Q3 League Tables: M&A Back to ‘Normal’
Despite the coronavirus pandemic and the impending U.S. presidential election, the M&A market saw a return to relative normalcy in the third quarter of 2020 after a second quarter in which activity largely ceased. According to numbers from Dealogic, U.S. M&A activity above $5 billion and between $1 billion and $5 billion in Q3 was on par with the annual figures between 2014 and 2019, while M&A between $100 million and $1 billion matched 2019 levels, which were modestly below those of the previous five years. But even if that dealmaking pace continues, 2020 will be the worst year for M&A since the economy emerged from the great recession of 2008-09.
The seller in two of the three largest U.S. deals announced so far this year is Softbank Group Corp., which promised in March that it would offload $41 billion in assets in 2020. The Japanese technology investor announced on Sept. 20 that it would sell British semiconductor company Arm Ltd. to Nvidia Corp. (NVDA) for $33.5 billion plus as much as $5 billion more depending on Arm’s performance. And in June, Softbank monetized its $21.8 billion stake in T-Mobile US Inc. (TMUS), which will leave Deutsche Telekom AG as T-Mobile’s largest shareholder.
The third quarter also saw several sizable healthcare transactions. Three of those came in biotechnology: Gilead Sciences Inc. (GILD) agreed to pay $21 billion for Immunomedics Inc. (IMMU) on Sept 13; Illumina Inc. (ILMN) agreed to buy Grail Inc. for $8 billion in cash and stock on Sept. 21; Johnson & Johnson (JNJ) signed a deal to buy Momenta Pharmaceuticals Inc. (MNTA) for $6.5 billion on Aug. 19. In a deal that highlighted the increased importance of telemedicine, Teladoc Health Inc. (TDOC) plucked down $18.5 billion in stock for Livongo Health Inc. (LVGO) in a deal announced Aug. 5. And Siemens Healthineers AG agreed to pay $16.4 billion for cancer care specialist Varian Medical Systems Inc. (VAR) on Aug. 2.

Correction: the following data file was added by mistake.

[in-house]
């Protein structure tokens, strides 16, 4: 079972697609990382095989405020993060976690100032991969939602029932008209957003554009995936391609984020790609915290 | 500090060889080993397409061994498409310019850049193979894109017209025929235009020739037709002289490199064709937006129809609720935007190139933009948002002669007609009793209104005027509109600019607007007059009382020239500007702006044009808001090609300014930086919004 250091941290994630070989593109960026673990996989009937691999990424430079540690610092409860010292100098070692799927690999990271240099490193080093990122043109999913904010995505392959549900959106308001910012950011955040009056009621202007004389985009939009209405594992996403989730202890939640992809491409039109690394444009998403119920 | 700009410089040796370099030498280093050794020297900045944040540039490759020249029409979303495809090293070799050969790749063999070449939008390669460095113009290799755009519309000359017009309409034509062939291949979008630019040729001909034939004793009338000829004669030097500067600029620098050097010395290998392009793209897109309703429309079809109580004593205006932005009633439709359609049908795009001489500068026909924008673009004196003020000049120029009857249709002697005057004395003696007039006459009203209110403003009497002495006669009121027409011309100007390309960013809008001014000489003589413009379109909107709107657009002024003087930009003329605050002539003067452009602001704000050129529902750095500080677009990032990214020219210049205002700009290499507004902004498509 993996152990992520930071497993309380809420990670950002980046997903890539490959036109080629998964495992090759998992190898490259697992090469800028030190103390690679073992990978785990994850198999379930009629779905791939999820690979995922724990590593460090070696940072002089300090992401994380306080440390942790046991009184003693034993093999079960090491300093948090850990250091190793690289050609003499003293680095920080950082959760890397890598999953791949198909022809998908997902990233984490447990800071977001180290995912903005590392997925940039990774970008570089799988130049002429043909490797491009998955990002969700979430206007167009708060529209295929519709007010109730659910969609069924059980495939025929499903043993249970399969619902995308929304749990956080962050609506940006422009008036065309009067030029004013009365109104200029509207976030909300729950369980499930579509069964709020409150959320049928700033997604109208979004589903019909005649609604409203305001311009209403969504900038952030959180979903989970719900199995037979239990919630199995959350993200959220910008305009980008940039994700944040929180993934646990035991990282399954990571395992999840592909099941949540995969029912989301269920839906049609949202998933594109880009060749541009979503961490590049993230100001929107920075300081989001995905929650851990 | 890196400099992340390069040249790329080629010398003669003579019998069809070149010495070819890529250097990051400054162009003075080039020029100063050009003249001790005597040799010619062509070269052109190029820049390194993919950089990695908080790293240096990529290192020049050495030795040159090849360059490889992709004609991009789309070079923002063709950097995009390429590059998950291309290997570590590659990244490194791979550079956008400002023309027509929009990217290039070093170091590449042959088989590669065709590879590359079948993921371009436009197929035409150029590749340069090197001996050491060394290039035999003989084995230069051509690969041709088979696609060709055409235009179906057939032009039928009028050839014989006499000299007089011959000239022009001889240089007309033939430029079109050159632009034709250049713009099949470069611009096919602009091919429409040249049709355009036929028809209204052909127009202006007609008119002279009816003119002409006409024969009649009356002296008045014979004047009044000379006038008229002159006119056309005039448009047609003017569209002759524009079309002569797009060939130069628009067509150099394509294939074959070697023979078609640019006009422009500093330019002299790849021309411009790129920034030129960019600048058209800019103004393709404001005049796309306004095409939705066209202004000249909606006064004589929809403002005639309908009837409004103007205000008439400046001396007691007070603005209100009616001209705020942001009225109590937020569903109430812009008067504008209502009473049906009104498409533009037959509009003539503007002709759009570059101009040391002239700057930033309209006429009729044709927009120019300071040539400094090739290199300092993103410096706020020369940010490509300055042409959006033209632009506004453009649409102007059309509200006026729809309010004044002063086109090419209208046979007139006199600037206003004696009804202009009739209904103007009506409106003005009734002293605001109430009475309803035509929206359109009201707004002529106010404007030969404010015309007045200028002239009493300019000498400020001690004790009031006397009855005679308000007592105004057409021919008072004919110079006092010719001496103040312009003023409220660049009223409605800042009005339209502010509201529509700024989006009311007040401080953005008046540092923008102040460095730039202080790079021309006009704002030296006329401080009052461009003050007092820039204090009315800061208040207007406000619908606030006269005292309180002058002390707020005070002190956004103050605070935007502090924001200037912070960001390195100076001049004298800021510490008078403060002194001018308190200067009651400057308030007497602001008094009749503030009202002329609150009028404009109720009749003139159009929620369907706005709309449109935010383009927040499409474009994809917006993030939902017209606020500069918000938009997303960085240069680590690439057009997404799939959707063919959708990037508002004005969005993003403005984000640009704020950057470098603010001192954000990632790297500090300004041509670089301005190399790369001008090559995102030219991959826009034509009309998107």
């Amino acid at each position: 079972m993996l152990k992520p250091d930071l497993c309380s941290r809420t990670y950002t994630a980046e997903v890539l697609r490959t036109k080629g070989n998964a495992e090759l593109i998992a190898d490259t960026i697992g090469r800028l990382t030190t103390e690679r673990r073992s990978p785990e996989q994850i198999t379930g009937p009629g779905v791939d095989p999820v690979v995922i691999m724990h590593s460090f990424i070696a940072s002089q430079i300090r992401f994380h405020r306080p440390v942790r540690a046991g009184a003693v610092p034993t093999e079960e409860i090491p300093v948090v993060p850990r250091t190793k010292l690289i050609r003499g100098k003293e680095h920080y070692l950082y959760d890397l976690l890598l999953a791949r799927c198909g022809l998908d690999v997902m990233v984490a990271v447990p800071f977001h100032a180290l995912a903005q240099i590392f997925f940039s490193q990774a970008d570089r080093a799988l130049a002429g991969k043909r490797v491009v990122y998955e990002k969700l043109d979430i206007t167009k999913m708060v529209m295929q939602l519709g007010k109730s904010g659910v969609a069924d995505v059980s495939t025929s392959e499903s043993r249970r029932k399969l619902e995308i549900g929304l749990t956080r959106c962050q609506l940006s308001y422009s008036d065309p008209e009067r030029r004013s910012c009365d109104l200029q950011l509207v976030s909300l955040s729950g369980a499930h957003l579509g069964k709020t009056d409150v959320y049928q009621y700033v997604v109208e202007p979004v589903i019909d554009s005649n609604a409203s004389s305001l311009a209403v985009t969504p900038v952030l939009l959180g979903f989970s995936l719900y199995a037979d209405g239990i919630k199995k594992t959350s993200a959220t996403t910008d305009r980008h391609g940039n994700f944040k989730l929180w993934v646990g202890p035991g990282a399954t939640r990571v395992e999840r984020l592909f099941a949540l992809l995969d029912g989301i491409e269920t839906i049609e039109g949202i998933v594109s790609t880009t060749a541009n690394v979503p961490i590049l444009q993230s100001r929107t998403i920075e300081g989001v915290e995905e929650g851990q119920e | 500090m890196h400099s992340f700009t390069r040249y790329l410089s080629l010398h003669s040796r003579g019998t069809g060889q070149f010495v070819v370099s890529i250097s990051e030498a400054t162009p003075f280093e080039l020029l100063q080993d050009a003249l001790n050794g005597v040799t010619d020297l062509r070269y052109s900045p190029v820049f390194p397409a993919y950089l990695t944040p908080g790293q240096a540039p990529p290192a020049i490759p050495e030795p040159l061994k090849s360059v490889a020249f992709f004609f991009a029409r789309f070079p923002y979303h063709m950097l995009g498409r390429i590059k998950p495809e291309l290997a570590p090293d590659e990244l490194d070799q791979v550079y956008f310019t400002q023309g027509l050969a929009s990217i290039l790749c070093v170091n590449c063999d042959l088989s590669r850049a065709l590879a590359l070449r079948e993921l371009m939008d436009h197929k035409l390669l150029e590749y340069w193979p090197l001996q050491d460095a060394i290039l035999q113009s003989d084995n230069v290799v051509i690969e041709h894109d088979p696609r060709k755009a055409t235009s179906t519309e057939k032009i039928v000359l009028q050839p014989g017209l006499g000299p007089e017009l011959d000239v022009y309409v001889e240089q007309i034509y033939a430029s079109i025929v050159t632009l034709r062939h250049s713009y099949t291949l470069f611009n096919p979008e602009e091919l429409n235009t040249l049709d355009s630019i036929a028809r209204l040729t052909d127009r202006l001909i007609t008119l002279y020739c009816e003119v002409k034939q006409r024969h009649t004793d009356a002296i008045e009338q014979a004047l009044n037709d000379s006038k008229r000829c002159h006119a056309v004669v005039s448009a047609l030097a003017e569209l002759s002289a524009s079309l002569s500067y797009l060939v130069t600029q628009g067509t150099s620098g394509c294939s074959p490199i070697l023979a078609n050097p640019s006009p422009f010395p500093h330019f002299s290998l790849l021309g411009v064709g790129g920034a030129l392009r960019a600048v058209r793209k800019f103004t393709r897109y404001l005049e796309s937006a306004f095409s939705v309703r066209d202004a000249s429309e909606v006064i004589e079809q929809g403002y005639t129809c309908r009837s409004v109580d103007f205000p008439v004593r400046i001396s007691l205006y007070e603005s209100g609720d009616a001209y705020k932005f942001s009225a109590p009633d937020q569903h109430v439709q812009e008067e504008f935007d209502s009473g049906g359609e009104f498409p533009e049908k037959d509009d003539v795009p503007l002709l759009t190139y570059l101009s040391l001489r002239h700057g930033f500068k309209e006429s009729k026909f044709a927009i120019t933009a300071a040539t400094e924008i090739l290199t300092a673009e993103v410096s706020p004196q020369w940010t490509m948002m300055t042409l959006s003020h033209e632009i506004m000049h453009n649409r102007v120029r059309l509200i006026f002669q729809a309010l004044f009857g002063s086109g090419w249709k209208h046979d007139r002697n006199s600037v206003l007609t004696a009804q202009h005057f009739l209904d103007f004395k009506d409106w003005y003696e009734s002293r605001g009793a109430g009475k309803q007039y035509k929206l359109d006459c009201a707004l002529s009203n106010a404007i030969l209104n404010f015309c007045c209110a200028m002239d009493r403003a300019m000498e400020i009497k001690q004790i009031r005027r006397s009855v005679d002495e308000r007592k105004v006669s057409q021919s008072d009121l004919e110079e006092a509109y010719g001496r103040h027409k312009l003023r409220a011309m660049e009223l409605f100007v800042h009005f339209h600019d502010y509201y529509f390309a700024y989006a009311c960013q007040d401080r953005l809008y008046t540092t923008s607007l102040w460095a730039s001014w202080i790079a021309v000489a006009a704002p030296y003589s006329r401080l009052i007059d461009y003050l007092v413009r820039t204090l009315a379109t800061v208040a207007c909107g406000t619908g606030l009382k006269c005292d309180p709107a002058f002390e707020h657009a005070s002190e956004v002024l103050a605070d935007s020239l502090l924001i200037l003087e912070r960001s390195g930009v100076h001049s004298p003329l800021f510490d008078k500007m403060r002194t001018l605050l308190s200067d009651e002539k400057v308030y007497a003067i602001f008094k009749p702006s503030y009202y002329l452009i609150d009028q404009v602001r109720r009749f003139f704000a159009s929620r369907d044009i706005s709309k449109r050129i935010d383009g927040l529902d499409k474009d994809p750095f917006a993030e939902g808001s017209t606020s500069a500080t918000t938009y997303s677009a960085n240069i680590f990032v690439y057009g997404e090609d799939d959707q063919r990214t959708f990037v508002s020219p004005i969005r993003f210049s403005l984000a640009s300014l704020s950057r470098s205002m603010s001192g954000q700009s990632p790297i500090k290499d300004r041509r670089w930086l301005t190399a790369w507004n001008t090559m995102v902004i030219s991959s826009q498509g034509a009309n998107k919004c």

Perhaps the most surprising aspect of M&A so far this year is the relatively small number of buyers who have attempted to walk from deals signed before Covid-19 brought business activity around to the world to halt in March. Despite the economic upheaval occasioned by the pandemic, very few deals have collapsed as a result.
Aerospace suppliers Woodward Inc. (WWD) and Hexcel Corp. (HXL) called off their merger in April, and there has been litigation over several other deals. LVMH Moët Hennessy Louis Vuitton SE claims it has the right to walk from its $16.2 billion agreement to buy Tiffany & Co. (TIF), which is suing in the Delaware Court of Chancery to force the French luxury goods company to close the deal, but LVMH may well be trying to extract a price cut from Tiffany rather than abandon the deal entirely. The case is before Delaware Vice Chancellor Joseph Slights III
Three deals in which buyers genuinely want to walk are in sectors where many businesses are challenged. Simon Property Group Inc. is trying to escape from its $3.6 billion agreement to buy rival mall operator Taubman Centers Inc. in a case before a Michigan state court. Two travel and lodging deals are also at risk. Delaware Vice Chancellor J. Travis Laster heard a week-long trial in late Aug. in a case where Dajia Insurance Group Co. Ltd. is seeking to force Mirae Asset Financial Group to complete a $5.8 billion deal to buy 15 U.S. hotels, a matter where the judge hinted at the end of the case that he might be leaning toward Mirae. And in another case before Slights, Carlyle Group LP (CG) affiliate and GIC Pte Ltd. seek to walk from an agreement to buy part of American Express Global Business Travel.
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